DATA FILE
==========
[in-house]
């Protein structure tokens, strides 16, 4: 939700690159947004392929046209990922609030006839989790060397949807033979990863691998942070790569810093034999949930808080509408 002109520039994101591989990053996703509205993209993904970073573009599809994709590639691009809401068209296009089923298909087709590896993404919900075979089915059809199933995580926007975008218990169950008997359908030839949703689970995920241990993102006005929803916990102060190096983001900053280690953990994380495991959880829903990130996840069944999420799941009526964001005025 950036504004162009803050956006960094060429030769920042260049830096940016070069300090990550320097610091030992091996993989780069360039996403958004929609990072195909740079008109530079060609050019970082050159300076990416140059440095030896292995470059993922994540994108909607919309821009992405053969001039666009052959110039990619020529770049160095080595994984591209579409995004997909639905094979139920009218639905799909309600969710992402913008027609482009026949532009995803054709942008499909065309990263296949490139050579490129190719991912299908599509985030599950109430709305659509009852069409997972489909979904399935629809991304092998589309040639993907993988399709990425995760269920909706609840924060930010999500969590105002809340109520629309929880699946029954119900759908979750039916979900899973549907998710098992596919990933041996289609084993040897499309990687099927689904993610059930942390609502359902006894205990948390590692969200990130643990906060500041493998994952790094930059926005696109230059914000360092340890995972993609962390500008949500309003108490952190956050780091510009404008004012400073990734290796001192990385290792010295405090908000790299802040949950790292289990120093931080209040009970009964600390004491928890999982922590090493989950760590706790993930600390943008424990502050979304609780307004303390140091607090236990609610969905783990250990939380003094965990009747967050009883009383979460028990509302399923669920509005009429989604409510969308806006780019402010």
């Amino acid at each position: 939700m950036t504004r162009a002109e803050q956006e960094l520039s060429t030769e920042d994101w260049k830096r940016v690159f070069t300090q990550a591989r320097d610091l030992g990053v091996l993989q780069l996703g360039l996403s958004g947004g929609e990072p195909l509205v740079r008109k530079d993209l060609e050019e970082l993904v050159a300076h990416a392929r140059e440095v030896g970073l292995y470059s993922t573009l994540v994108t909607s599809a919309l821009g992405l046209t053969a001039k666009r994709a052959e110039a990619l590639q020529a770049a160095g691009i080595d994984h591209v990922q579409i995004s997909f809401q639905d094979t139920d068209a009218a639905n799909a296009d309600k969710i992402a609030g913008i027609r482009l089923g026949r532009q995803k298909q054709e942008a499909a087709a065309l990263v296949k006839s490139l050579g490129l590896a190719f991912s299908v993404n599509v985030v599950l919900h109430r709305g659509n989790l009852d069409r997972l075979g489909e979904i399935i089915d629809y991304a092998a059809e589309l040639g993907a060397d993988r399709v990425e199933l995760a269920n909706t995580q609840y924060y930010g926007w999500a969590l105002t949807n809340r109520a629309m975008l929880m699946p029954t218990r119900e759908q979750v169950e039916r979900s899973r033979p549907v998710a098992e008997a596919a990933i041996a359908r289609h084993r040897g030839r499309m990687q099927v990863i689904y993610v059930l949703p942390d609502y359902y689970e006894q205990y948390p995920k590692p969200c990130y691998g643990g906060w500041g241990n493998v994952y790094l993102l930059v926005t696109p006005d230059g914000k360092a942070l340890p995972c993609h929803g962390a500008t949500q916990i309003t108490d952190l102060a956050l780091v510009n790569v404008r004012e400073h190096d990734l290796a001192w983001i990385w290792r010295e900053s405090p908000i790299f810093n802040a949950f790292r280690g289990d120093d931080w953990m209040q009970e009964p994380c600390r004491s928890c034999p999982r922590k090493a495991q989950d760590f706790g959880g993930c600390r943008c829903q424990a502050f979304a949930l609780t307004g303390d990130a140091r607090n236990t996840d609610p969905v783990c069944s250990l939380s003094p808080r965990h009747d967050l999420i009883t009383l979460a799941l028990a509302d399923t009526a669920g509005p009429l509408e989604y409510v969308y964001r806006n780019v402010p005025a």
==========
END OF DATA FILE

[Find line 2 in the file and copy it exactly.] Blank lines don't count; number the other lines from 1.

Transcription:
């Protein structure tokens, strides 16, 4: 939700690159947004392929046209990922609030006839989790060397949807033979990863691998942070790569810093034999949930808080509408 002109520039994101591989990053996703509205993209993904970073573009599809994709590639691009809401068209296009089923298909087709590896993404919900075979089915059809199933995580926007975008218990169950008997359908030839949703689970995920241990993102006005929803916990102060190096983001900053280690953990994380495991959880829903990130996840069944999420799941009526964001005025 950036504004162009803050956006960094060429030769920042260049830096940016070069300090990550320097610091030992091996993989780069360039996403958004929609990072195909740079008109530079060609050019970082050159300076990416140059440095030896292995470059993922994540994108909607919309821009992405053969001039666009052959110039990619020529770049160095080595994984591209579409995004997909639905094979139920009218639905799909309600969710992402913008027609482009026949532009995803054709942008499909065309990263296949490139050579490129190719991912299908599509985030599950109430709305659509009852069409997972489909979904399935629809991304092998589309040639993907993988399709990425995760269920909706609840924060930010999500969590105002809340109520629309929880699946029954119900759908979750039916979900899973549907998710098992596919990933041996289609084993040897499309990687099927689904993610059930942390609502359902006894205990948390590692969200990130643990906060500041493998994952790094930059926005696109230059914000360092340890995972993609962390500008949500309003108490952190956050780091510009404008004012400073990734290796001192990385290792010295405090908000790299802040949950790292289990120093931080209040009970009964600390004491928890999982922590090493989950760590706790993930600390943008424990502050979304609780307004303390140091607090236990609610969905783990250990939380003094965990009747967050009883009383979460028990509302399923669920509005009429989604409510969308806006780019402010």